For the next ten years, I did not paint.
Even my drawing became sporadic, reduced to the occasional birthday card or half-hearted scribbles on envelopes and Post-it notes.
I threw myself into all sorts of pursuits, some of them creative, some not, but none of them seemed to fit. I traveled widely: Russia, England, Zimbabwe, South Africa, Canada, Uzbekistan. I worked long hours paying off my student loans in coffee shops and bookstores. I tried my hand at writing, film editing and silversmithing. I peddled diamonds and Rolexes. I taught English as a second language. I joined the Peace Corps.
But no matter what I did, something was missing.
In the grander scheme of things, I believe we are all put on this planet for a purpose; and sometimes that purpose isn't clear until we're ready for it. In my case, I had several dark experiences in my past that I had to address first. Yet as I began to battle and overcome these dragons one by one, I found (much to my surprise) that the desire to paint was still there, placed deep in my heart. And not just in line, or form, but in color. Full-on vibrant color.
Of course I could've ignored this unlikely impulse. I could've played it safe and worked in, say, pen and ink. But the thing is, I do see color, just not all of it, and I happen to enjoy it. To restrict myself to just black and white would've been more than a compromise – it would've been an admission of defeat. Whether they admit it or not, most artists create for more than just themselves. They want their efforts to be experienced and shared with others. If I didn't care about mistakes and only painted for myself, my work might be acceptable to me, but it'd be a lesser experience for others.
“Oh, but it would be so interesting to see what you would make!” a lot of well-intentioned people say. “Such-and-such an artist uses wild color schemes and gets away with it.”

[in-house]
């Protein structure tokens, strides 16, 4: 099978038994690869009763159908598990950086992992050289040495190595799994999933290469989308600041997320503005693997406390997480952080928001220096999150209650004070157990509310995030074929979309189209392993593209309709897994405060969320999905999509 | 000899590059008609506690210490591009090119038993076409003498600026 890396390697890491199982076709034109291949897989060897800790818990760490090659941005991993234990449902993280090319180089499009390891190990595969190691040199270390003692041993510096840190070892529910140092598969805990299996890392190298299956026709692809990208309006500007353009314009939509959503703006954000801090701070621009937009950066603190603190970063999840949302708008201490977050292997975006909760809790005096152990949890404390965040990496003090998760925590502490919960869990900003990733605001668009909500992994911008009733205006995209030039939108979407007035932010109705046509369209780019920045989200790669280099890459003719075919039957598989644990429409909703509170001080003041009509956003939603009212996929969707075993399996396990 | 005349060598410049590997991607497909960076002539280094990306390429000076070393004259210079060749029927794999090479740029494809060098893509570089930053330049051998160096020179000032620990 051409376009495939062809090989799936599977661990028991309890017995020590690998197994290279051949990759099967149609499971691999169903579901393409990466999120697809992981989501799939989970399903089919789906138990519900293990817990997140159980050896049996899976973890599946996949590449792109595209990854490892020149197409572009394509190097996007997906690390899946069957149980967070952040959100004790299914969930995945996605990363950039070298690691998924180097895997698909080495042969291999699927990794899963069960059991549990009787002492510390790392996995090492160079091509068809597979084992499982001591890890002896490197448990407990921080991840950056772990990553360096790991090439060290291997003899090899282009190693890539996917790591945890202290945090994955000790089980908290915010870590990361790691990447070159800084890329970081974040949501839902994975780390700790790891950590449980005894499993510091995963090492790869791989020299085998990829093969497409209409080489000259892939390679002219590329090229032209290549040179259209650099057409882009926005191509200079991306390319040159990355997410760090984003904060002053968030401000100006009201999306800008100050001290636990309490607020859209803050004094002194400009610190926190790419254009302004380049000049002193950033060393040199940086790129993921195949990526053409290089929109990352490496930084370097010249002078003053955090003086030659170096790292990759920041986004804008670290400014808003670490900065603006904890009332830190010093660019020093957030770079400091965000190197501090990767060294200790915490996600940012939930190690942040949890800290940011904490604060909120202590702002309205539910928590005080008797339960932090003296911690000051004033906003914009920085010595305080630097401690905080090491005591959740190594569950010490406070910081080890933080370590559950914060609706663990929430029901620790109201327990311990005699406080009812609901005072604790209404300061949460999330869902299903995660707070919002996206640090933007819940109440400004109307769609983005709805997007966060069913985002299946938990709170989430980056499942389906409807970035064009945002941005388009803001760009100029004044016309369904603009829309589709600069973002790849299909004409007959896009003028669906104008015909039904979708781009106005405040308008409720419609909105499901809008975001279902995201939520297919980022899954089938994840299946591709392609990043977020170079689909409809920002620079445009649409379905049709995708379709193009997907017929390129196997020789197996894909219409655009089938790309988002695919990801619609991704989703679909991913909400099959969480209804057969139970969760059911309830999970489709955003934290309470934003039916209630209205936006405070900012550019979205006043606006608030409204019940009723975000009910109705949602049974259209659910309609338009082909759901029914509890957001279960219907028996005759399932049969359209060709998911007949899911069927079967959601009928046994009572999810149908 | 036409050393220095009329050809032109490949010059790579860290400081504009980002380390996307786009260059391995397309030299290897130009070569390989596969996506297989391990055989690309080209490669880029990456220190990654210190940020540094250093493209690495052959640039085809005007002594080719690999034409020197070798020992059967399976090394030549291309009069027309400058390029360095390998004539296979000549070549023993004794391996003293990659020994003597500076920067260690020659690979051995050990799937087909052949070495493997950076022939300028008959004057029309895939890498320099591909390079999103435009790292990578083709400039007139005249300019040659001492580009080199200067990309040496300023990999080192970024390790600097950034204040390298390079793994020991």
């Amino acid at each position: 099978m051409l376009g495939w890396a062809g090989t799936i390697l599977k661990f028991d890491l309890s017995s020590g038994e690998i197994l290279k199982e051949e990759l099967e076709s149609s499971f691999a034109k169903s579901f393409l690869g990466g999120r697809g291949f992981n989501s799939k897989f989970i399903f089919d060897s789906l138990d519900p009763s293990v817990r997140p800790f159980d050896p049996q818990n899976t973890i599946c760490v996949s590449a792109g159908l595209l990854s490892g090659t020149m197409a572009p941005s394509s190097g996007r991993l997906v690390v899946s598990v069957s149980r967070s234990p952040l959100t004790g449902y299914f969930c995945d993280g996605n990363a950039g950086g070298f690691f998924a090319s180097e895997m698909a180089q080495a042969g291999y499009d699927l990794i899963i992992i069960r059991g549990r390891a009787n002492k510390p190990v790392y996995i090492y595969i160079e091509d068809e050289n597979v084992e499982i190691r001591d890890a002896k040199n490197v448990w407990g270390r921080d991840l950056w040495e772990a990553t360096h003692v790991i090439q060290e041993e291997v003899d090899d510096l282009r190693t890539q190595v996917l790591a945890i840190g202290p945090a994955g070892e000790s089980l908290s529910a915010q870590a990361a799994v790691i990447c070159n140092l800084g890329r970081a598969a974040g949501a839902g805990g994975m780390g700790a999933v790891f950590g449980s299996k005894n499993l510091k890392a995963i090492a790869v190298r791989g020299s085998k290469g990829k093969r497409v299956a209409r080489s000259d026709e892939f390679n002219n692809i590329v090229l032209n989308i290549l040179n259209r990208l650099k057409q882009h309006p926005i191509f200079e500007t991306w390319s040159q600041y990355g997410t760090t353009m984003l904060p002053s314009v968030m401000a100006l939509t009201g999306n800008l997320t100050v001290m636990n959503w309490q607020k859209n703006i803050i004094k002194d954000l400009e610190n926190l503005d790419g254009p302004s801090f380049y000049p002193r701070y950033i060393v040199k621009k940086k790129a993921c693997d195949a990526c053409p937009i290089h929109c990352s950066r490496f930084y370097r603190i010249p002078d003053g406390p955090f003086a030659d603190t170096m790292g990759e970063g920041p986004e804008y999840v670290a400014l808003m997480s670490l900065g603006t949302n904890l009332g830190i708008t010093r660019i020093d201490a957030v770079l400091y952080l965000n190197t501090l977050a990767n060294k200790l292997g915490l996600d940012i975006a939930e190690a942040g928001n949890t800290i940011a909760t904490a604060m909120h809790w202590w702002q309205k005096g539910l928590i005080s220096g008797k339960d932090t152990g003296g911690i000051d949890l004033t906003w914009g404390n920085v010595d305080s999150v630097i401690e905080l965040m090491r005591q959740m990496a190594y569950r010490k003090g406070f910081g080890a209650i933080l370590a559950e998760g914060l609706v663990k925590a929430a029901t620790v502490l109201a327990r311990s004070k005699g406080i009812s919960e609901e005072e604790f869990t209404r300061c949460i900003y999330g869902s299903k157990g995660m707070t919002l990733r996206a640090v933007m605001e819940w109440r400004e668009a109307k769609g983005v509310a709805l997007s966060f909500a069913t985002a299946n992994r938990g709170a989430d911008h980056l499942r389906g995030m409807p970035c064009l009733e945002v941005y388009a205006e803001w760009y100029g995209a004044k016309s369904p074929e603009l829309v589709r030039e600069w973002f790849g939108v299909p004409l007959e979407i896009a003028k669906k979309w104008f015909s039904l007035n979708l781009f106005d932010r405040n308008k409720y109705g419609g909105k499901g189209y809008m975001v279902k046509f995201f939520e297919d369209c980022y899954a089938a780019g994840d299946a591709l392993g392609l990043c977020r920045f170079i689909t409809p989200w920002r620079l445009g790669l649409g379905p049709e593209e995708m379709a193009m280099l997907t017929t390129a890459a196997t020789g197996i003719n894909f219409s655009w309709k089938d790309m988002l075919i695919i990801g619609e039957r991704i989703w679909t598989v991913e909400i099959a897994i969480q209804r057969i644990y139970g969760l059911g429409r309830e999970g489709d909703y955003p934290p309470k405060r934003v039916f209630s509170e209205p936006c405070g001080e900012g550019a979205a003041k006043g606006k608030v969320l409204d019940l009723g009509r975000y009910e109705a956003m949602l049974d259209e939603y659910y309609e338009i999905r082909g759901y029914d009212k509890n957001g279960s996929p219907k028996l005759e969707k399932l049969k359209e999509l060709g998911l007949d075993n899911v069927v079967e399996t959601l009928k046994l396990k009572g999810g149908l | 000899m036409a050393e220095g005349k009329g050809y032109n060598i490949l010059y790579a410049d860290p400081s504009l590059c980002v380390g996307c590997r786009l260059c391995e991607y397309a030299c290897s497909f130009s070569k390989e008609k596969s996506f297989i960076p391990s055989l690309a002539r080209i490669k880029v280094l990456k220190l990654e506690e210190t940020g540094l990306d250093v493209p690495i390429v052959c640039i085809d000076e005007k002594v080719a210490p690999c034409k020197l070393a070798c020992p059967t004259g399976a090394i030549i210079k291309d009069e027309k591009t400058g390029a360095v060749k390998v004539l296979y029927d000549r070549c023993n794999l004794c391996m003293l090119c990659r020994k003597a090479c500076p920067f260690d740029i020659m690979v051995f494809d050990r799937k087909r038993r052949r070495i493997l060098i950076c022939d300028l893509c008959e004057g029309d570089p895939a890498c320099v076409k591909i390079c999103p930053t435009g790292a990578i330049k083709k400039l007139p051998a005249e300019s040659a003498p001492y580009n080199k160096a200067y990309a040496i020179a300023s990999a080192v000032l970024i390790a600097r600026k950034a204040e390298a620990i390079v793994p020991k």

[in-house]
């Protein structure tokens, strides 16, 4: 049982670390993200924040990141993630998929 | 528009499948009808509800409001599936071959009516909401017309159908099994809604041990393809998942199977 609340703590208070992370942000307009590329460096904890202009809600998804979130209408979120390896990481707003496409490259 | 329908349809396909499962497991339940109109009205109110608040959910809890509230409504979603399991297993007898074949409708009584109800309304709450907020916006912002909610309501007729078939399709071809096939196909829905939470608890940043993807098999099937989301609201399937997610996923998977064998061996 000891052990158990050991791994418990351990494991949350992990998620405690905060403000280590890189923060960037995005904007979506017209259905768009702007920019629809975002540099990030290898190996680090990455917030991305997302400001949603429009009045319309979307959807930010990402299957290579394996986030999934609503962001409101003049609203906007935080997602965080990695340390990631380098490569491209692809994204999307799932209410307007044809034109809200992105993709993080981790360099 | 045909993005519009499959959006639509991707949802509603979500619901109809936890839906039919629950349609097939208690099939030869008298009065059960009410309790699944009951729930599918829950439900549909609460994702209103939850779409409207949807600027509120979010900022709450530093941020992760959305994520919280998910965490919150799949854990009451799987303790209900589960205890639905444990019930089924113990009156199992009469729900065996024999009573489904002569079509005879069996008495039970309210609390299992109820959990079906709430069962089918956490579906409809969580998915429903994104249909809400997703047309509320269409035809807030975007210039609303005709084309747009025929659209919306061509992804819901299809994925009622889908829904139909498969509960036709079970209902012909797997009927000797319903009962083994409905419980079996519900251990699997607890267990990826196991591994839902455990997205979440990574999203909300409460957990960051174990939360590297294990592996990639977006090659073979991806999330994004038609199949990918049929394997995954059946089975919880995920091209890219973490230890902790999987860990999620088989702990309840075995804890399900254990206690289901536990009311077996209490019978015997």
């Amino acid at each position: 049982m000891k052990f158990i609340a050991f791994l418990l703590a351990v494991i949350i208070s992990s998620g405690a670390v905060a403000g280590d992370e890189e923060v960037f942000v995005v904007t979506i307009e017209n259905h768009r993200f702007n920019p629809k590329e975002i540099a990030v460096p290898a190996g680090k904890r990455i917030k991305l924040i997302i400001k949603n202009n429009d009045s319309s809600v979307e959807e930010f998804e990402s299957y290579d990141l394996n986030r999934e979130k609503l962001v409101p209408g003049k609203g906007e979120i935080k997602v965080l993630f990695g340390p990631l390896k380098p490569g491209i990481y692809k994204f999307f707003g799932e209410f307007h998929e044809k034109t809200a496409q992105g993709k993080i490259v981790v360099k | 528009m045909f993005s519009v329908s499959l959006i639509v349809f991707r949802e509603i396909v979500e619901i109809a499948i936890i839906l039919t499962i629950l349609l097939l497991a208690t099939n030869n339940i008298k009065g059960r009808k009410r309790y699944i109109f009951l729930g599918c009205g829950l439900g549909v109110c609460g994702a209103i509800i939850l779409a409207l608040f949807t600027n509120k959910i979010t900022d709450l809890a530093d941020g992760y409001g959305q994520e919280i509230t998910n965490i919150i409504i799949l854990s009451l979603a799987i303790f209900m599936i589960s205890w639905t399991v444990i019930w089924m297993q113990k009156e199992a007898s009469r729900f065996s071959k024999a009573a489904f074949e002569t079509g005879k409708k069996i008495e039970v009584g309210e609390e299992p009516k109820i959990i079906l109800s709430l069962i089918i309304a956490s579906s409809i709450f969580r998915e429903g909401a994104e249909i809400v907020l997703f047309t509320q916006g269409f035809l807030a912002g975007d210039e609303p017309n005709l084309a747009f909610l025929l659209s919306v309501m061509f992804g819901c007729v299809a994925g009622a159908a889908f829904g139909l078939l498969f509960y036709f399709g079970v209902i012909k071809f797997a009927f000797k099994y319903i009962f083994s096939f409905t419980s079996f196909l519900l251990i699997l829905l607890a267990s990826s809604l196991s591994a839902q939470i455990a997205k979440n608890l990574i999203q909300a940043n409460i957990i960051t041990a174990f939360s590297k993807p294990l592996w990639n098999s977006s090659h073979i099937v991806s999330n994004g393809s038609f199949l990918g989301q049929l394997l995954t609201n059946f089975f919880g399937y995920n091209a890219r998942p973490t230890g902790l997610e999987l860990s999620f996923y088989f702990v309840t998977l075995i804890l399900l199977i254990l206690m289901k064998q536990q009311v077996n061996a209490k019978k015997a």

What they fail to grasp is this: an artist has to possess an even BETTER sense of color in order to make “wild” color choices harmonize in their work. There has to be an underlying sense of intent. I don't set out to paint trees pink or skies green on purpose. I don't even see them as pink or green. I see them as “brown” and “blue”. Asking a colorblind artist to paint in unnatural colors is like asking a pianist to transpose a concerto on a piano that's missing keys. Sure, it could be done, but it wouldn't be enjoyable.
I honestly thought I'd painted the waterlilies green...
So when I felt that I should attempt to paint again, I knew the odds were stacked as high against me as they ever were; yet I'd finally been given the strength to try.
My first challenge was to find some proper instruction. It turns out that, while other colorblind painters certainly do exist, colorblind painters who teach are super rare – and secretive. Just as a dancing instructor or running coach wouldn't openly advertise that they had a limp, a colorblind art instructor wouldn't mention their deficiency, either. So I never found one.
I attended several classes and workshops, but it was a bit crazy-making, both for me and the instructors. At first I thought I could get away with not mentioning my colorblindness, but in the end it always came out. You see, most experienced painters use color by instinct, and that instinct can be difficult to teach to beginners, much less to someone like myself. A typical interaction would go like this: